I suspect the testing delay goes a long way toward explaining why the US infection rate curve looks so different from other countries, especially South Korea. Following is a link to and an excerpt from an article by Dr. Topol. As Dr. Topol wrote in the article, “The handling of the COVID-19 pandemic in the United States will go down as the worst public health disaster in the history of the country.”

    Following that is a very good article on Trump and the Coronavirus crisis, which reminded me of an Ayn Rand quote, to-wit, “You Can Avoid Reality, But You Cannot Avoid the Consequences of Avoiding Reality.”

    Topol: US Betrays Healthcare Workers in Coronavirus Disaster


    The first patient in the United States with COVID-19, the disease caused by SARS-CoV-2, was diagnosed in Seattle on January 21, which was within 24 hours of the first patient diagnosed in South Korea, a key country for comparison (Figure, adapted from Our World in Data).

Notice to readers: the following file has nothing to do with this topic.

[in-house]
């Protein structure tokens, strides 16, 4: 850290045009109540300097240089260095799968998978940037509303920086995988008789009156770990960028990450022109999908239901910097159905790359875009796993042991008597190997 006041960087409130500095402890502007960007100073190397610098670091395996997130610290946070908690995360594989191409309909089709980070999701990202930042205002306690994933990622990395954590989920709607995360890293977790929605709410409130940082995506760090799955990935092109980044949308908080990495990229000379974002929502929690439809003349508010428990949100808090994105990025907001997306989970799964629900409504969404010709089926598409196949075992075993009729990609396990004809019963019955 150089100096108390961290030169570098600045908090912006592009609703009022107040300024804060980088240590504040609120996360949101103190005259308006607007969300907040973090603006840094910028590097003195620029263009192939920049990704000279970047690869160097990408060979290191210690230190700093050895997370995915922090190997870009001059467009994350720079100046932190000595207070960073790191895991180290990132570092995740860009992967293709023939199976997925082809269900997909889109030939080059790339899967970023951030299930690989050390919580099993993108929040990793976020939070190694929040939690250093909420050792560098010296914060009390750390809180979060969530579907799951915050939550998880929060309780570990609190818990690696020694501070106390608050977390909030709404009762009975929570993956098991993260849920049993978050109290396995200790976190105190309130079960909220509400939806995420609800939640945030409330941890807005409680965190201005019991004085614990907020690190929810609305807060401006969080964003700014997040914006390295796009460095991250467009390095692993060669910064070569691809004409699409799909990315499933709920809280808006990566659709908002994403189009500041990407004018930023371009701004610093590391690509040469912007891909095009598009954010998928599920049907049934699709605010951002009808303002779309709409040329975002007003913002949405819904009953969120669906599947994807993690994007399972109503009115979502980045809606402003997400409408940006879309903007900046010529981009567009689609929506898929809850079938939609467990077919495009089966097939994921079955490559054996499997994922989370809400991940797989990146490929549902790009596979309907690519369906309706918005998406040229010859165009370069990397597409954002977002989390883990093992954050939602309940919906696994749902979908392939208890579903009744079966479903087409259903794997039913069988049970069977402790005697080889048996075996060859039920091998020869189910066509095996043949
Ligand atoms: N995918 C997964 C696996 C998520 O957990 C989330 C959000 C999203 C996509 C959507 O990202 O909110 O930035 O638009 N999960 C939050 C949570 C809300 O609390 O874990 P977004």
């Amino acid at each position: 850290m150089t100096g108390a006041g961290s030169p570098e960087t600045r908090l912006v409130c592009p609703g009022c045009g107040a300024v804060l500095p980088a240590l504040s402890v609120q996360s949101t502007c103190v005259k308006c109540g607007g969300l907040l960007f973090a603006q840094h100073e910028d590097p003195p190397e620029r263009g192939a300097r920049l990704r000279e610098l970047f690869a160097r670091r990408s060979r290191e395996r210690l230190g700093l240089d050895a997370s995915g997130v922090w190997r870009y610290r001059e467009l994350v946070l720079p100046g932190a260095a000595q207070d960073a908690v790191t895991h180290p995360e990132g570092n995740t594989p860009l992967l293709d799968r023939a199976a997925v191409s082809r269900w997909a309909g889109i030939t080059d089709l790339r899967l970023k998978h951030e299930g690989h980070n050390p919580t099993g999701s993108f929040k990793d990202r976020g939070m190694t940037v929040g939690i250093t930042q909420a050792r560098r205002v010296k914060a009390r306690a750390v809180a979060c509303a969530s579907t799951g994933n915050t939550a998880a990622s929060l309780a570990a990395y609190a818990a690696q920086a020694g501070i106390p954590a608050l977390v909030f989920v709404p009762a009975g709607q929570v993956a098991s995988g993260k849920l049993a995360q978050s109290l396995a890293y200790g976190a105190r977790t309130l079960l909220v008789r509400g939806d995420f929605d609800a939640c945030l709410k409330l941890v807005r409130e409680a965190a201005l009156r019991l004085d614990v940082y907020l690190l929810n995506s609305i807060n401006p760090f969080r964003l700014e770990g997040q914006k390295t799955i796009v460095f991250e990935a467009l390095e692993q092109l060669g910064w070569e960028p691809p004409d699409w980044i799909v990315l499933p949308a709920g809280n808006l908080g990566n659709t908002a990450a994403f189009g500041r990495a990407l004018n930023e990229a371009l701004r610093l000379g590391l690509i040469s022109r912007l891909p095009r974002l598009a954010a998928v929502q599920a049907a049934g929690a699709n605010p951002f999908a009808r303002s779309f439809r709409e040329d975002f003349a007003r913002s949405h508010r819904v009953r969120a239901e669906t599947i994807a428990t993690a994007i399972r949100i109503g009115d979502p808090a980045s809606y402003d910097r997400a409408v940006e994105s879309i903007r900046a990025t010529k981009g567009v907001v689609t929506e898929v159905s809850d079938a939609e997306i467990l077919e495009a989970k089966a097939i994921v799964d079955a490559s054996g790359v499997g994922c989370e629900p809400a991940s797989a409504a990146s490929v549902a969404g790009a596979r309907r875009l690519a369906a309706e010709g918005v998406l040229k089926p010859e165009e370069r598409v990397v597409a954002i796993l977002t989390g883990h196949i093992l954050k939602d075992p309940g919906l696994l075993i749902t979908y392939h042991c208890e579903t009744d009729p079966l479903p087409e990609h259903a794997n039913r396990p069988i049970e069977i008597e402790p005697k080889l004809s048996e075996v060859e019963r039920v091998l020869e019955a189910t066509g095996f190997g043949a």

Unlike South Korea, which quickly started testing for COVID-19 using the World Health Organization (WHO) test, the United States refused the WHO test, opting to develop its own through the Centers for Disease Control and Prevention (CDC). But the CDC test was ultimately found to be flawed and represents one of many government stumbles. Without an adequate test, there were nearly 50 days from the first patients in both countries before the United States started to ramp up testing. Why was this so critically important?

    During this extended phase in the United States, there were countless numbers of patients presenting with pneumonia and respiratory tract symptoms to emergency rooms, urgent care centers, and doctors’ offices. Without the ability to make the diagnosis of COVID-19 or even suspect it, these patients unwittingly spread their infections to healthcare workers. Also, during this first phase of spread, there was likely — albeit still not yet validated — a high rate (approximately 30%) of asymptomatic carriers for COVID-19, which further amplified the chances for doctors and health professionals to be infected.